New Power Source at Smith College to Pay
Economic, Environmental Dividends
Northampton, Mass.— Smith College will soon begin installing an environmentally and economically efficient power system that produces both electricity and heat for the campus, in place of its 60-year-old system of steam boilers.
The $11.5 million Combined Heat and Power system, more commonly referred to as a cogeneration system, is expected to be operational in the summer of 2008.
With the new system, Smith will need to purchase only a fraction of its power from outside sources, making the college less vulnerable to rising energy costs, according to Gary Hartwell, project manager. Further, the efficiency of the cogeneration system will reduce the college’s dependence on fossil fuel and cut the college’s greenhouse gas emissions by about 30 percent.
“For several years, Smith has sought ways to reduce and manage the college’s environmental impact,” said Smith College President Carol T. Christ. “This new cogeneration system is a significant step in Smith’s efforts to remain at the forefront of environmental responsibility.”
Essentially, the cogeneration system is comprised of three components: a jet engine that drives the generator producing electricity for the college, and a second generator that captures the heat from that process, and converts it to steam to warm campus buildings.
Picture an athlete producing electricity by pedaling a bicycle and, in the process, warming the room with the heat she is giving off. The college’s cogeneration system substitutes the athlete with a 39-ton jet engine, a turbine.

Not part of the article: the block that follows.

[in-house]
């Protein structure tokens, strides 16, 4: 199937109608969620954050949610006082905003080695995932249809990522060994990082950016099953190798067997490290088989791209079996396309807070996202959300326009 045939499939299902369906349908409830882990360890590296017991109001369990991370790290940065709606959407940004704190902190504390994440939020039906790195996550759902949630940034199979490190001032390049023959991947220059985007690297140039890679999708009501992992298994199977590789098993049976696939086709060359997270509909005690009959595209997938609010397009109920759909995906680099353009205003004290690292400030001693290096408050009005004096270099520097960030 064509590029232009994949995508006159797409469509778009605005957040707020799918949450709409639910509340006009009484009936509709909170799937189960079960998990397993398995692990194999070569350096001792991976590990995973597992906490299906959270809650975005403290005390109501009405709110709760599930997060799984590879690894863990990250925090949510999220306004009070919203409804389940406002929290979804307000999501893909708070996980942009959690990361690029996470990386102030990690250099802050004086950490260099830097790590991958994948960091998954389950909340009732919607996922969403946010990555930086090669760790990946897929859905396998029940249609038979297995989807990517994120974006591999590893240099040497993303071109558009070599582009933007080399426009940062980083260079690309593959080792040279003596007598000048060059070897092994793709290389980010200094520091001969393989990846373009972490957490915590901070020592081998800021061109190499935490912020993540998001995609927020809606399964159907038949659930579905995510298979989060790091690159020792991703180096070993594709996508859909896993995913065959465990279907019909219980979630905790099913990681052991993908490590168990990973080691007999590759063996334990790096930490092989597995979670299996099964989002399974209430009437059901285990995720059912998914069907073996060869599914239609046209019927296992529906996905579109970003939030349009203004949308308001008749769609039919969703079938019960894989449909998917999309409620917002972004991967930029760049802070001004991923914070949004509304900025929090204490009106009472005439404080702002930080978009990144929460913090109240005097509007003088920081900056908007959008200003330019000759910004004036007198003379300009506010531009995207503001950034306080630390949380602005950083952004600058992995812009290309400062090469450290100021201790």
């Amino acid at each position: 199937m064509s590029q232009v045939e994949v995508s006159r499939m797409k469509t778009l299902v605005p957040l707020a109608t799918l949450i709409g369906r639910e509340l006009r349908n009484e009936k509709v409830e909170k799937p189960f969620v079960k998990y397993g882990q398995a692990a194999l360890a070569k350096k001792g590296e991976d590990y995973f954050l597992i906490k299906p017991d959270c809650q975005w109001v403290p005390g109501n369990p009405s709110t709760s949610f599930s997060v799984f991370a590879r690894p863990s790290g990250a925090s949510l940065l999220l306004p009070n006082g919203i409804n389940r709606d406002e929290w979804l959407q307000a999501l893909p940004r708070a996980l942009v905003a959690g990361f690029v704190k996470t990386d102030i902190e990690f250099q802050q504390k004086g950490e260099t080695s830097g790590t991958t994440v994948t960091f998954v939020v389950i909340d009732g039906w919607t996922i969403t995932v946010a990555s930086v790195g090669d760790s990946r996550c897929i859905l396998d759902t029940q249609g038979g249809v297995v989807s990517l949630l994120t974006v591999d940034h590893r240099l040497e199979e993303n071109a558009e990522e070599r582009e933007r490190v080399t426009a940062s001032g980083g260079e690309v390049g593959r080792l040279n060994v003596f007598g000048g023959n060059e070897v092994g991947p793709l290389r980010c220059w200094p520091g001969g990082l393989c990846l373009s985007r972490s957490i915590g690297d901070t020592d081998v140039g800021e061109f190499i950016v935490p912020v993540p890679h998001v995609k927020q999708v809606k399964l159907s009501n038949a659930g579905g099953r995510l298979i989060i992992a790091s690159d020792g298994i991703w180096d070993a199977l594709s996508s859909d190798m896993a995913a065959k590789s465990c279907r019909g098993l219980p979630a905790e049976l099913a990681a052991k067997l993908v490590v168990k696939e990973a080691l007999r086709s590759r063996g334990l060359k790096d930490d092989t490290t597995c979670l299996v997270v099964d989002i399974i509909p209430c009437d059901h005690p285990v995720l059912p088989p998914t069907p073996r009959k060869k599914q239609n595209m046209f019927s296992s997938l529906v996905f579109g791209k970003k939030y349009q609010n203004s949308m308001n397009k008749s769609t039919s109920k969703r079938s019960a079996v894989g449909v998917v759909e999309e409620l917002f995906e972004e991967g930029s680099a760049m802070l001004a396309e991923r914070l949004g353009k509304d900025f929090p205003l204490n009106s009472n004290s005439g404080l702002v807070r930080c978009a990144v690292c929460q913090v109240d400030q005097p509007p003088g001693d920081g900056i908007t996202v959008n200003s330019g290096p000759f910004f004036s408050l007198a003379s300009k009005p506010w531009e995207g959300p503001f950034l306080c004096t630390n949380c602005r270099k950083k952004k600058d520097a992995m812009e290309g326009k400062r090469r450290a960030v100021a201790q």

In December, after more than 400 tons of obsolete equipment is removed from inside Smith’s Physical Plant on West Street, the new system will begin to be installed.
Once operational, Smith will generate enough electricity to meet about two-thirds of its need, saving enough money to make back its cost within seven years. During an average year, Smith uses about $6 million worth of energy to heat, cool and power the campus – an amount equivalent to the need of about 2,500 homes during the same time period.
Throughout much of the past century, steam boilers have heated Smith’s 120 residential, academic and administrative buildings.
The new system was designed by vanZelm, Heywood and Shadford of West Hartford, Ct., with input from Smith student engineers. In 2006, students in the Picker Engineering Program collaborated with vanZelm to investigate biofuel options for the cogeneration system’s generators, options that continue to be investigated. When the new system begins operating, it is expected to run on natural gas.
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